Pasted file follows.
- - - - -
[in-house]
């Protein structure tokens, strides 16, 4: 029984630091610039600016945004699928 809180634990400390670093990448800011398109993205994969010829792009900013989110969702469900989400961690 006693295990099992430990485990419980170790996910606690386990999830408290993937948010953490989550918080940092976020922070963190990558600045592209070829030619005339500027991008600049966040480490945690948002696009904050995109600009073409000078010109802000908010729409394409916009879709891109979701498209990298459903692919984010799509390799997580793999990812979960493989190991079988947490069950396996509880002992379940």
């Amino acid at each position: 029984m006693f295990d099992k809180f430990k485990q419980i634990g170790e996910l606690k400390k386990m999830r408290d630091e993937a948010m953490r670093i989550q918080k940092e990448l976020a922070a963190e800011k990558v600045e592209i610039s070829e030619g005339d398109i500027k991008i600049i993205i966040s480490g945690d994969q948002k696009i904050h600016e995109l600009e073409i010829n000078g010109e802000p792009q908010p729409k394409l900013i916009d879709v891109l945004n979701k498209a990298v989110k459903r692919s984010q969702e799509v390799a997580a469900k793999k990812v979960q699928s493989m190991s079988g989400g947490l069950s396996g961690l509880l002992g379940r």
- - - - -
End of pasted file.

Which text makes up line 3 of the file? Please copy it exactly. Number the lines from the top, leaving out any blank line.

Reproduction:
């Amino acid at each position: 029984m006693f295990d099992k809180f430990k485990q419980i634990g170790e996910l606690k400390k386990m999830r408290d630091e993937a948010m953490r670093i989550q918080k940092e990448l976020a922070a963190e800011k990558v600045e592209i610039s070829e030619g005339d398109i500027k991008i600049i993205i966040s480490g945690d994969q948002k696009i904050h600016e995109l600009e073409i010829n000078g010109e802000p792009q908010p729409k394409l900013i916009d879709v891109l945004n979701k498209a990298v989110k459903r692919s984010q969702e799509v390799a997580a469900k793999k990812v979960q699928s493989m190991s079988g989400g947490l069950s396996g961690l509880l002992g379940r």